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Eating More Meat Than Veggies? For Prostate Cancer, It Matters

It is now 8 years since the famous Ornish study was published, suggesting that 12 months on a strictly plant-based diet could reverse the progression of prostate cancer. For those unfamiliar with that landmark Ornish study, see  Cancer Reversal Through Diet?, which the Pritikin Foundation followed up on with Ex Vivo Cancer Proliferation Bioassay.

Wait a second. How were they able to get a group of older men to go vegan for a year? They home delivered prepared meals to their doors, I guess figuring men are so lazy they’ll just eat whatever is put in front of them.

But what about out in the real world? Realizing that you can’t even get most men with cancer to eat a measly five servings of fruits and veggies, researchers settled on just trying to change their A to V ratio—the ratio of animal to vegetable proteins—and indeed were successful in cutting this ratio by at least half, from about 2 to 1 animal to plant, to kind of half vegan, 1 to 1.

How’d they do? Their cancer appeared to slow down. The average PSA doubling time (an estimate of how fast the tumor may be doubling in size) in the “half vegan” group slowed from 21 months to 58 months. So the cancer kept growing, but with a part-time plant-based diet they were able to slow down the tumor’s expansion. What Ornish got, though, was an apparent reversal in cancer growth—the PSA didn’t just rise slower, it trended down, which could be an indication of tumor shrinkage. So the ideal A to V ratio may be closer to zero.

If there’s just no way grandpa’s going vegan, and we just have half-measures, which might be the worst A and the best V? Eggs and poultry may be the worst, respectively doubling and potentially quadrupling the risk of cancer progression in a study out of Harvard. Twice the risk eating less than a single egg a day and up to quadruple the risk eating less than a single serving of chicken or turkey.

And if you could only add one thing to your diet, what would it be? Cruciferous vegetables. Less than a single serving a day of either broccoli, Brussels sprouts, cabbage, cauliflower, or kale may cut the risk of cancer progression (defined as the cancer coming back, spreading to the bone, or death) by more than half.

The animal to plant ratio might be useful for cancer prevention as well. For example, in the largest study ever performed on diet and bladder cancer, just a 3% increase in the consumption of animal protein was associated with a 15% higher risk of bladder cancer, whereas a 2% increase in plant protein intake was associated with a 23% lower risk. Even little changes in our diets can have significant effects.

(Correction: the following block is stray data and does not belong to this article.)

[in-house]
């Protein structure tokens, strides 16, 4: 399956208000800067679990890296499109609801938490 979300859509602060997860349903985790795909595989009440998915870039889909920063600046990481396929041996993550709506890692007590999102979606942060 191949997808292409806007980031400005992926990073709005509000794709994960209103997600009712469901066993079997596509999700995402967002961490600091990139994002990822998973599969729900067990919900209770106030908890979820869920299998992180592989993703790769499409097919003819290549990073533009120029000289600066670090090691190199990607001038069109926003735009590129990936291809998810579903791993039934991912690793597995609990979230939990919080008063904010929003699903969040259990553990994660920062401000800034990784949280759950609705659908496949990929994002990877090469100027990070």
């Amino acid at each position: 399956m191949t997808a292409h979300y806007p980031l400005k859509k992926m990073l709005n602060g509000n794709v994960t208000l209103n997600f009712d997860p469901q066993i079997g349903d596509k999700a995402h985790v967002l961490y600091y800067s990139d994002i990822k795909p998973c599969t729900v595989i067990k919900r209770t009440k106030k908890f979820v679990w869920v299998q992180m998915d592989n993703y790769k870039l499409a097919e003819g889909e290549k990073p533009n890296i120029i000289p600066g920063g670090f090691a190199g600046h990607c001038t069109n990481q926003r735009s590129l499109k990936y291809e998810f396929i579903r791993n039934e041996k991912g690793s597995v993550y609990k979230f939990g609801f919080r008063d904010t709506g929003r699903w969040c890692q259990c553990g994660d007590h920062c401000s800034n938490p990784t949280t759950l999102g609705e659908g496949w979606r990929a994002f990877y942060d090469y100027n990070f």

What else might help men with prostate cancer? See Flaxseed vs. Prostate Cancer and Saturated Fat & Cancer Progression. What about preventing it in the first place? See:

Poultry and eggs may be related to cancer risk in a variety of ways:

Crucifers may also help with other cancers. See:

Breast cancer is highlighted in my video Breast Cancer Survival Vegetable.

In health,
Michael Greger, M.D.

PS: If you haven’t yet, you can subscribe to my free videos here and watch my live year-in-review presentations Uprooting the Leading Causes of Death and More Than an Apple a Day.

Related:
Poultry and Paralysis
Bladder Infections from Eating Chicken
Why Is Selling Salmonella-Tainted Chicken Still Legal?

Read more: Health, Cancer, Diet & Nutrition, Eating for Health, General Health, Men's Health, Natural Remedies, Vegan, Videos, , , ,

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Dr. Michael Greger

A founding member of the American College of Lifestyle Medicine, Michael Greger, M.D., is a physician, author, and internationally recognized speaker on nutrition, food safety, and public health issues. Currently Dr. Greger serves as the Director of Public Health and Animal Agriculture at The Humane Society of the United States. Hundreds of his nutrition videos are freely available at NutritionFacts.org.

100 comments

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1:59AM PST on Feb 19, 2014

Thank you

11:01AM PST on Feb 14, 2014

ty

4:34AM PST on Feb 13, 2014

I guess everyone as their choice. It's almost 2 weeks I have not eaten any meat including chicken, and I am proud to call myself vegetarian. I don't miss it, when I go to the store I pass the meat section and it does nothing for me.

9:11AM PST on Feb 12, 2014

Thanks for sharing

2:47AM PST on Feb 11, 2014

Thanks

7:31AM PST on Feb 10, 2014

What I have found is that most folks just plain do not want to HEAR anything negative about the way they are nourishing their body. I have relatives that think I am a bit strange, just because I do pay attention to my nutrition. But they just don't seem to even want to hear anything negative about their own eating habits. And if a "convenience" food states that it has added vitamins, well--there ya go. It's all good, according to one of my family members. I try to add little nuggets of information when I can, but if there is resistance, there's isn't much I can do at this time. Sad!

8:18AM PST on Feb 8, 2014

Not ALL men are lazy ! what a broad-brush statement!
Who paid the study, that should be the first question to be asked. Then you know what they want to sell you... or in which direction they want you to act.

12:36AM PST on Feb 8, 2014

ty

5:14PM PST on Feb 7, 2014

Thanks

2:00PM PST on Feb 7, 2014

Fruits and vegetables are the way to go. Meat and dairy products harm more than help. Vegans live on average 7 to 9 years longer than those eating meat and dairy. It's a win-win situation for people and animals. The people are healthier and the animals don't have to die.

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Disclaimer: The views expressed above are solely those of the author and may not reflect those of
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